As reported in The Daily Pennsylvanian on Jan. 9, the Phi Delta Theta fraternity placed its Pennsylvania Zeta chapter on probation and prescribed mandatory sensitivity training for its members following a controversy which arose around a Christmas photo released by the chapter that included members posing with an inflatable sex doll meant to resemble a black woman.
In judging the appropriateness of this outcome, the seemingly mundane details matter. It is especially critical — in forming an opinion about whether the probation is “fair” — to note that the probation and mandatory programming, which were imposed upon the chapter, were imposed by the Phi Delta Theta fraternity and not by the University of Pennsylvania. This matters because universities have an at-times-enforceable obligation to, in the name of academic and intellectual freedom, refrain from punishing unpopular, distasteful and offensive expression which does not rise to the legal definition of harassment. This tolerance is a necessary precondition for the type of open enquiry which a university must seek to foster. It would, therefore, have been improper for the University to officially express the view that Phi Delt’s actions were wrong by sanctioning the chapter because it is improper for a university to take institutional positions on what the nature of moral right and wrong are. Private membership organizations, such as fraternities, on the other hand, have no such obligation to abstain from adopting institutional philosophies, and may profess certain institutional values which they may sanction members for violating or even require that members actively affirm.
Phi Delta Theta, in fact, does profess such institutional values. Two of the organization’s bedrock principles, according to its website, are “the acquirement individually of a high degree of mental culture, and the attainment personally of a high standard of morality.” Whatever one may think about the photo in question, it is certainly not an unreasonable conclusion that posing with a sex toy in a distributed photo fails to uphold these values. Unlike a university, it is not an essential part of a fraternity’s mission to create an environment which is as conducive as possible to moral philosophizing and therefore it is not wrong of them to make definitive statements about what behaviors are or are not moral and to hold their members to those beliefs. Members can, of course, always choose to leave the organization if they find that its values are irreconcilable with their own. Because of its necessary commitment to open intellectual enquiry, for a university to force a student to make the same choice would be deplorable — it does happen, but that’s another story altogether — but for the reason that it was Phi Delta Theta, and not the University of Pennsylvania that imposed the sanction, there is nothing fundamentally unjust about the probation which Penn’s Phi Delt chapter now faces.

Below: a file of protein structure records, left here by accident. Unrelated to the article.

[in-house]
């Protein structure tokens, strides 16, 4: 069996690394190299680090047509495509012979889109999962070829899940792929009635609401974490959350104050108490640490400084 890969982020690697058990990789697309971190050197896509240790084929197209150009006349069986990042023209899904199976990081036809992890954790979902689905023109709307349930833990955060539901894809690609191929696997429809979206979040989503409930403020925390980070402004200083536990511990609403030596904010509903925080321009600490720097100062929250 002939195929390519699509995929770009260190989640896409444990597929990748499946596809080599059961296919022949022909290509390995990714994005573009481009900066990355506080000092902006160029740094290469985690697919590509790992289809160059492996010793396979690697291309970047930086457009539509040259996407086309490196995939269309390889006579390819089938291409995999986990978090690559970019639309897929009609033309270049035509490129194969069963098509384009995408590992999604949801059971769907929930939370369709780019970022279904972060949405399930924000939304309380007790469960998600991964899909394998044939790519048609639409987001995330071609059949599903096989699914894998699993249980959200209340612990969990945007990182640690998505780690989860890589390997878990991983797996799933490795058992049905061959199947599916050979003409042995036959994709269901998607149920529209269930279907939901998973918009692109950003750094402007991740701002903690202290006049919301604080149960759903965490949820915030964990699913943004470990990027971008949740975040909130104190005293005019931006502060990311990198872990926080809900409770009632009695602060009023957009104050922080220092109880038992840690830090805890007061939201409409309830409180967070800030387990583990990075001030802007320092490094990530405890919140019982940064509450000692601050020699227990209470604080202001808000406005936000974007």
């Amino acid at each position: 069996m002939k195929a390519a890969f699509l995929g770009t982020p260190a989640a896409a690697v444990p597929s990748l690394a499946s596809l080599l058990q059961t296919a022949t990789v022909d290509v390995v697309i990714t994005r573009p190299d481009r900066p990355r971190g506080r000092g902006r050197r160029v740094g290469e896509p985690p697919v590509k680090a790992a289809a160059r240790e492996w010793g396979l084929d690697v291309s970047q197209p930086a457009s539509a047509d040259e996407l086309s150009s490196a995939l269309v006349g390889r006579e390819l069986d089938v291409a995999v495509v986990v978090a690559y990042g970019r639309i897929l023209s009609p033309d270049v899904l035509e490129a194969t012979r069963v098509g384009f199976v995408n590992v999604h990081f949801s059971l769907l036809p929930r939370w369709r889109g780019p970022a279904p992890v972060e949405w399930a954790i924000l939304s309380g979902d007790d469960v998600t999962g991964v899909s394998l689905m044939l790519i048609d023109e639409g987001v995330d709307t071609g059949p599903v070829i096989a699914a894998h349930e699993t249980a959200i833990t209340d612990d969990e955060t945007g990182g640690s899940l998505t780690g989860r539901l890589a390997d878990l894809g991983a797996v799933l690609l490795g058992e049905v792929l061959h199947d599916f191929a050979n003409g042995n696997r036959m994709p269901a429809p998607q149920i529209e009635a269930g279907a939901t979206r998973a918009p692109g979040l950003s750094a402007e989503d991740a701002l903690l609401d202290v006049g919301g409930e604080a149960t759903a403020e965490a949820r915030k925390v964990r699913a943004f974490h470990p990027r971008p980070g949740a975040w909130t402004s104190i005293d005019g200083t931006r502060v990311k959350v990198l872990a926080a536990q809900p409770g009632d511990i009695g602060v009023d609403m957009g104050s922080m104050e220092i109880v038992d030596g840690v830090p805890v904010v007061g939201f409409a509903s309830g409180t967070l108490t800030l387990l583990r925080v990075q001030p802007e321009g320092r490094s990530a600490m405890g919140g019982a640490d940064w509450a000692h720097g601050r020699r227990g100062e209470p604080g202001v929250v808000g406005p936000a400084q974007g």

The story doesn’t end there. In making decisions like this, motivations matter a great deal. Though they will probably only ever be known by the individuals at Phi Delta Theta national headquarters who made the call to sanction Penn’s chapter, the true reasons for deciding to do so have a great bearing on the fairness of the sanction. If the fraternity’s national leadership truly felt that the values for which their organization stands were breached, then the decision to sanction was the correct one. If, however, they merely felt compelled to mollify critics and to be seen as doing something to address claims of racial intolerance within the Greek system, then their decision was cowardly, and their choice to denounce and punish the actions of Penn’s chapter was an unjust one. Though the punishments imposed are hardly earth-shattering, to punish members who are not earnestly believed to be wrongdoers for the sake of public relations would be a reprehensible act of scapegoating.
We will probably never know whether the sanction was a sincere expression of genuinely-held beliefs about the Pennsylvania Zeta chapter’s action or a spineless attempt to placate critics at the expense of the chapter members, and so an inevitable margin of uncertainty will remain in any good-faith appraisal of the fraternity’s choices. Given the information currently available, however, indications are that the national fraternity’s decision was justifiable.
ALEC WARD is a College sophomore from Washington, D.C., studying history. His email address is email@example.com. “Talking Backward” appears every Wednesday.Comments powered by Disqus
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